Six central banks led by the Federal Reserve lowered the cost of emergency dollar funding for financial companies in a global effort to ease Europe’s sovereign-debt crisis.
The new interest rate is the dollar overnight index swap rate plus 50 basis points, a half percentage-point cut, and the program was extended by six months to Feb. 1, 2013, the Fed said today in a statement in Washington. The Fed coordinated the move with the European Central Bank as well as the Bank of Canada, Bank of England, Bank of Japan, and Swiss National Bank.
U.S. and European stocks rallied on the move aimed at easing strains in markets and boosting central banks’ capacity to support the global financial system. The cost for European banks to fund in dollars rose to the highest levels in three years today as concerns about a possible breakup of the euro area increased after leaders said they’d failed to boost the region’s bailout fund as much as planned.
“It’s a step in the right direction,” said Jay Bryson, global economist with Wells Fargo Securities in Charlotte, North Carolina. “It doesn’t solve the problem in Europe, but to the extent that European banks are having trouble raising dollar funding, it makes it easier and less costly for these banks to borrow dollars.”
The six central banks also agreed to create temporary bilateral swap programs so funding can be provided in any of the currencies “should market conditions so warrant.” Those swap lines were also authorized through Feb. 1, 2013.
The dollar swap lines were previously set to expire Aug. 1, 2012. The new pricing will be applied to operations starting on Dec. 5. Seven-day loans would carry an interest rate of about 0.58 percent, down from 1.08 percent, based on the current one- week OIS rate of 0.08 percent.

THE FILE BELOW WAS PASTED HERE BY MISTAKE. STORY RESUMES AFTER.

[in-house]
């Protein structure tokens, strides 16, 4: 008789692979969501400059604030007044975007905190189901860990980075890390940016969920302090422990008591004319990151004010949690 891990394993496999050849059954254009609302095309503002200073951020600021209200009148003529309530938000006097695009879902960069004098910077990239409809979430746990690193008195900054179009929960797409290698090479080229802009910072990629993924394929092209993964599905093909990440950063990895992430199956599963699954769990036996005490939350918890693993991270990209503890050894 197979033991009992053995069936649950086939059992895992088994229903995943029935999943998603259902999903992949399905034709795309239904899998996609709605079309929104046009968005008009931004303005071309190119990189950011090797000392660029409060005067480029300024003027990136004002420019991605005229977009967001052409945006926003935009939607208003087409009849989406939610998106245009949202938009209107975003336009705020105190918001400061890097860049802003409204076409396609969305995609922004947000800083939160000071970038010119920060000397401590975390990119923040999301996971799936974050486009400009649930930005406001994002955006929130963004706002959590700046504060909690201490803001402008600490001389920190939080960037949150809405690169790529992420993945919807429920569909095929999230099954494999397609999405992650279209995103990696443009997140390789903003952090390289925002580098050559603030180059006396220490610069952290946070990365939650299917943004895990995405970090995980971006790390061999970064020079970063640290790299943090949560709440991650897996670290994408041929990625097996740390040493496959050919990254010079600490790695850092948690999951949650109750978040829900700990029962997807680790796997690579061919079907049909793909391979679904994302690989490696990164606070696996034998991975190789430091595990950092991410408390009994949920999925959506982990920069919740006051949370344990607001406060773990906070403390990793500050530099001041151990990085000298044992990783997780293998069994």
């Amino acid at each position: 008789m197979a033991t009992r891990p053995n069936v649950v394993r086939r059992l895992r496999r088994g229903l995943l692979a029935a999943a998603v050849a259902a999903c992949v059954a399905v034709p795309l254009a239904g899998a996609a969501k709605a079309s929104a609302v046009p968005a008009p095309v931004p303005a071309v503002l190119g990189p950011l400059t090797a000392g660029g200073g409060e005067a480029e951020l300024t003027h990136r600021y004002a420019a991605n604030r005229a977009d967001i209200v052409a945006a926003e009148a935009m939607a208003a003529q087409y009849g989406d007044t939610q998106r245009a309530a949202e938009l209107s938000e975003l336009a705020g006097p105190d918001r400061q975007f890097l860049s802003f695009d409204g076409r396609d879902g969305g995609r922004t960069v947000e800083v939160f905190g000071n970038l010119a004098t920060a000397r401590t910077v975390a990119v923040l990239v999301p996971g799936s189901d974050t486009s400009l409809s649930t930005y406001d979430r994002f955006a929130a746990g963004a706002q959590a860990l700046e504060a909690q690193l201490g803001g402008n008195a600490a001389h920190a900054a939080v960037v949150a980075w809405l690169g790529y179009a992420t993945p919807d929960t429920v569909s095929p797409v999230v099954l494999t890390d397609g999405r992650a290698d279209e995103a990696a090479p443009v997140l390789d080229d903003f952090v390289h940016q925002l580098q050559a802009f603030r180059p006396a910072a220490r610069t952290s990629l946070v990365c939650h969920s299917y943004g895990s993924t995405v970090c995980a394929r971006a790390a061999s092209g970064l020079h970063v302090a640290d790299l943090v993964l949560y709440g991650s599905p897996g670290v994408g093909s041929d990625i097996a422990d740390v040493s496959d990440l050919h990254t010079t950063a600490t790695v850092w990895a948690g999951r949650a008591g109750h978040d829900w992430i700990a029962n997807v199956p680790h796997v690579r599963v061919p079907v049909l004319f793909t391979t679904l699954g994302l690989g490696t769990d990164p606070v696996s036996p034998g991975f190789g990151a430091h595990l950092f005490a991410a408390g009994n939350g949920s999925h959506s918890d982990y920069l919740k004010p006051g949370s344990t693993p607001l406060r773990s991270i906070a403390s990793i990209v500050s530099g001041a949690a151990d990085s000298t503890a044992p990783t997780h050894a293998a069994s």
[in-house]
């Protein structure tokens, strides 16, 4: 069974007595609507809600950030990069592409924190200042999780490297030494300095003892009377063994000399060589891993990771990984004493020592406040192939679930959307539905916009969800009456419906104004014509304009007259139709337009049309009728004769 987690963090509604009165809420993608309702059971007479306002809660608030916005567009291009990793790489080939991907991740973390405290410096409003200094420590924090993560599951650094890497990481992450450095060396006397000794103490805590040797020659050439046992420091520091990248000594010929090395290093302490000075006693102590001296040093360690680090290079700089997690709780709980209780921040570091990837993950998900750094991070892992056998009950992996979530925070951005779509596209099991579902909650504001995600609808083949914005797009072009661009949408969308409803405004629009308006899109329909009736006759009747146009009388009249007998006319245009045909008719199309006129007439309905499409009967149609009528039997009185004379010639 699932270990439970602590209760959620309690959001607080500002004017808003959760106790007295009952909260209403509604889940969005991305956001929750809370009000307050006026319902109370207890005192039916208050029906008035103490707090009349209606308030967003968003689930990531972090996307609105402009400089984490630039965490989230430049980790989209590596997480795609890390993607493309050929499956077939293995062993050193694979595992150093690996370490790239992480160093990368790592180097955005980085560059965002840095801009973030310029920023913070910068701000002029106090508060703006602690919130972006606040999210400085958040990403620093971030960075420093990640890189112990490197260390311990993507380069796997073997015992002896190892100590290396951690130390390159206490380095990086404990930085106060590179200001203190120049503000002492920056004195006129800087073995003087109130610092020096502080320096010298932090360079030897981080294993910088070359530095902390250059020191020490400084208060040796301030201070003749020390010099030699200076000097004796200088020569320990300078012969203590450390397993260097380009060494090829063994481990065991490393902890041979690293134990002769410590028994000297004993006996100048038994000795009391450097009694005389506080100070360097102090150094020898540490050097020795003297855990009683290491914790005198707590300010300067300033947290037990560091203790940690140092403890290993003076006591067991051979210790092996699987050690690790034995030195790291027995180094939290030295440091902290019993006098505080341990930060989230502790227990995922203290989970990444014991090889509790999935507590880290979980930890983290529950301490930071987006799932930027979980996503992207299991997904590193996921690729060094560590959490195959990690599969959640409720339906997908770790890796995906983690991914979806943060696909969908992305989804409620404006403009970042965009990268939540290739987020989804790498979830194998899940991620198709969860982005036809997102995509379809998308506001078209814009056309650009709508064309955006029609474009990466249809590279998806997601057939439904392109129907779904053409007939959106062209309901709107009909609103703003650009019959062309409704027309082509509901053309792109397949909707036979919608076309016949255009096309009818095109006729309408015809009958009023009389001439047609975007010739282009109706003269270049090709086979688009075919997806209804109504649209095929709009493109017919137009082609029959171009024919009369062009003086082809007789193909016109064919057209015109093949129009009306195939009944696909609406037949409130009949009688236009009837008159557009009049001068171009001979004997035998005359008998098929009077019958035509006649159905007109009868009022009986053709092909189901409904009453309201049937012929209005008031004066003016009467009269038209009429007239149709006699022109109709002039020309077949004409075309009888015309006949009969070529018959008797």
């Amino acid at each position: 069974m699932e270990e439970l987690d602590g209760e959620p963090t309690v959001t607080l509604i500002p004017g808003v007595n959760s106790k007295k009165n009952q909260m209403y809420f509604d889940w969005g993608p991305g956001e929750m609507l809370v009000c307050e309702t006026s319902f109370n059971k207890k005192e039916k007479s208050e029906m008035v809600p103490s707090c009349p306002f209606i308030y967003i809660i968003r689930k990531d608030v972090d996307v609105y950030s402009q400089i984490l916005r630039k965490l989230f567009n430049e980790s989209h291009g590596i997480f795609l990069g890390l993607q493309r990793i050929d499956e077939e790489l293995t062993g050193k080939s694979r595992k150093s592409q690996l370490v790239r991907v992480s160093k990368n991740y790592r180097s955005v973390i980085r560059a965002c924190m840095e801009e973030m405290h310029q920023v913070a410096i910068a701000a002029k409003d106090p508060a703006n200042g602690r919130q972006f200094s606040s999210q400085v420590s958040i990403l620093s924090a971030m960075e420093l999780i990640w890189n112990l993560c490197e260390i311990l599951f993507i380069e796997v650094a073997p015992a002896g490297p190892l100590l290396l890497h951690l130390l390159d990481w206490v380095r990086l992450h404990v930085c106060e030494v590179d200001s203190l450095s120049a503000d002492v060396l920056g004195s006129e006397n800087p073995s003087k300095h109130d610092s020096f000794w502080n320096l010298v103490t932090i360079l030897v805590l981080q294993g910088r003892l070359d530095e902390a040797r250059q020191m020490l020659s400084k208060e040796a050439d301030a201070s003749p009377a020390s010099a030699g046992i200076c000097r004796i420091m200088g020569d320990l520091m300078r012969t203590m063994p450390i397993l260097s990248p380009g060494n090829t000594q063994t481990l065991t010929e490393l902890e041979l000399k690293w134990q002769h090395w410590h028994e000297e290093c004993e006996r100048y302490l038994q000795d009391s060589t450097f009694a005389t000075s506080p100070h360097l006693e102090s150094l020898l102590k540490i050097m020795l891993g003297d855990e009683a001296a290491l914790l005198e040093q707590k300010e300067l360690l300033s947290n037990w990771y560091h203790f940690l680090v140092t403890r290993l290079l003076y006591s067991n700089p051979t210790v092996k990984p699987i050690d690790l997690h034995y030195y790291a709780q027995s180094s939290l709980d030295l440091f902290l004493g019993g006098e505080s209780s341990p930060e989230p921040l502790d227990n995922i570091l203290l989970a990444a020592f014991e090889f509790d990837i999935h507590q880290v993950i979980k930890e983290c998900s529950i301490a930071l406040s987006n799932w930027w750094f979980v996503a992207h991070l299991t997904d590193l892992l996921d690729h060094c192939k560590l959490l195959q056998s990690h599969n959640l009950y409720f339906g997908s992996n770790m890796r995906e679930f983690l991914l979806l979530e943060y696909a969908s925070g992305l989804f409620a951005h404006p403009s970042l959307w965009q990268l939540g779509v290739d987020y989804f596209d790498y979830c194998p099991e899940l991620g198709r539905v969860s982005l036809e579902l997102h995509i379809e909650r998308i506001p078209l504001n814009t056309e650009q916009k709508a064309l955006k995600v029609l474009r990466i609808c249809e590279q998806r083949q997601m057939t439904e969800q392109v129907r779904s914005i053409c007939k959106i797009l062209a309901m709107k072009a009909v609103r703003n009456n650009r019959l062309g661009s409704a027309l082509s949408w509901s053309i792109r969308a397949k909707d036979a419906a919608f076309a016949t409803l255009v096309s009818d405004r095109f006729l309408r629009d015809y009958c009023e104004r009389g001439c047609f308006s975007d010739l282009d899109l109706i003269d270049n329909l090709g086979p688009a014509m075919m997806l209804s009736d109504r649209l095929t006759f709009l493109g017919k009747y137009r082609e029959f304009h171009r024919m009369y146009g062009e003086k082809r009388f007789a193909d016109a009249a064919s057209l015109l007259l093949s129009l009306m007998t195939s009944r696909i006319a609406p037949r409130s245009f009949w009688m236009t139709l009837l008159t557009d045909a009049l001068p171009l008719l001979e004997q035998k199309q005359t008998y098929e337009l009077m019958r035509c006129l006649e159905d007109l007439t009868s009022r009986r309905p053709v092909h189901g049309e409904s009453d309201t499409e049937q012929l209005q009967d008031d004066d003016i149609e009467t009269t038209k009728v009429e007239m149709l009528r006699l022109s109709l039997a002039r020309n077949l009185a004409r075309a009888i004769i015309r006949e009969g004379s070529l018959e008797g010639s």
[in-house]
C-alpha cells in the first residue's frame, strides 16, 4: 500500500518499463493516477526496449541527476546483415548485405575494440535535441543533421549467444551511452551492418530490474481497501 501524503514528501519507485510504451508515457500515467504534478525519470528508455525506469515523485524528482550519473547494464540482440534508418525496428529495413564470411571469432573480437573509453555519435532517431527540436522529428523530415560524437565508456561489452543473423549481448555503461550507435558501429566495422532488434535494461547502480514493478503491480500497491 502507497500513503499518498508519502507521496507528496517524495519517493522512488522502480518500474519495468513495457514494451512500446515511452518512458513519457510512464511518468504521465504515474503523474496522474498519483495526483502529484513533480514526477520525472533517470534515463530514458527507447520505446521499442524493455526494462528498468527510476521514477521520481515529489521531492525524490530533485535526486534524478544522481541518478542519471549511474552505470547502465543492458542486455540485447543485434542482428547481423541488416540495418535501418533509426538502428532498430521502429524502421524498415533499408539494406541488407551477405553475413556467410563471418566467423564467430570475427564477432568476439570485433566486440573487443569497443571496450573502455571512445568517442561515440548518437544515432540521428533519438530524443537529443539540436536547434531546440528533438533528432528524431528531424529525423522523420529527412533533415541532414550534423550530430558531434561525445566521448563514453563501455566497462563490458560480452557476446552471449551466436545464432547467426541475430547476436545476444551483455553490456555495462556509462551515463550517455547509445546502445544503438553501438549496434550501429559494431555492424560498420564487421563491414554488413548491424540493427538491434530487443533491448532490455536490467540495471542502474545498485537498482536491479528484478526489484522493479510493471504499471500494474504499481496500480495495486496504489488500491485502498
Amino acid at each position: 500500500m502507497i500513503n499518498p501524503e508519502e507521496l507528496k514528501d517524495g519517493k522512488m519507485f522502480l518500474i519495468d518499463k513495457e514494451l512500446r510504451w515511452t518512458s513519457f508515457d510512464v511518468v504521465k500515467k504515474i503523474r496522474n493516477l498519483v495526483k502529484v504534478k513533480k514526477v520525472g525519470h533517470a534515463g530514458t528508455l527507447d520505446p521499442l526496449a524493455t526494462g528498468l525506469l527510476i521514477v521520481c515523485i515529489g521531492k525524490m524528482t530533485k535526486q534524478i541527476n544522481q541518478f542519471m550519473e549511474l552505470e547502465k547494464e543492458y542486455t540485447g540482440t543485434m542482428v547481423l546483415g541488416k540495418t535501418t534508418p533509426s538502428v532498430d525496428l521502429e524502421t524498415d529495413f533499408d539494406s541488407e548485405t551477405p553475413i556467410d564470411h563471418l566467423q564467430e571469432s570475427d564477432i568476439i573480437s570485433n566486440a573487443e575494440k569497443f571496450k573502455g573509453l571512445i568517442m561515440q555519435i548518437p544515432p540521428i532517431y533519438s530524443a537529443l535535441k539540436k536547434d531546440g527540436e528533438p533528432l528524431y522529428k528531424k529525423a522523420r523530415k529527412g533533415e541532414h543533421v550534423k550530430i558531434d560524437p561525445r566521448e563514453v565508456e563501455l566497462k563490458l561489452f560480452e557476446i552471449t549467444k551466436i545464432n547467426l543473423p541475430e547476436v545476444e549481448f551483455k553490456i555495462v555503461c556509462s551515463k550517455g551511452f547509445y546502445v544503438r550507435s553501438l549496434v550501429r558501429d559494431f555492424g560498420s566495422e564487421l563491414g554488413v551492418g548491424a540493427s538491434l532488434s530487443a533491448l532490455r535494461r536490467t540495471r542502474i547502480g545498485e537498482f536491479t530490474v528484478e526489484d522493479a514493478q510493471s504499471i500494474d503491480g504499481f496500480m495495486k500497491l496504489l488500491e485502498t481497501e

“This was in response to increased tension in global financial markets,” Bank of Japan Governor Masaaki Shirakawa said at a press conference in Tokyo today. “Coordinated action will give markets a sense of security.”
Stocks and the euro rallied after the announcement, while Treasuries fell.
The Standard & Poor’s 500 index jumped 3.2 percent to 1,234.41 at 10:20 a.m. in New York and the Stoxx Europe 600 Index surged 3.3 percent. The euro rose to $1.3466 from $1.3317 late yesterday. The yield on the 10-year Treasury note climbed to 2.09 percent from 1.99 percent.
“When there’s concerted action by central banks, it’s definitely good,” said Jens Sondergaard, senior European economist at Nomura International Plc in London. “But are liquidity injections a game changer when the heart of the problem is in European sovereign debt markets?”
European banks gained, with Barclays Plc climbing as much as 9.4 percent in London trading. Deutsche Bank rose as much as 7.3 percent in Frankfurt, while BNP Paribas SA and Credit Agricole SA gained in Paris.
Today’s move echoes coordinated actions from the financial panic starting in 2007 to create and expand the currency-swap lines, whose use peaked at about $583 billion in December 2008. The central banks also jointly lowered their benchmark interest rates in October 2008.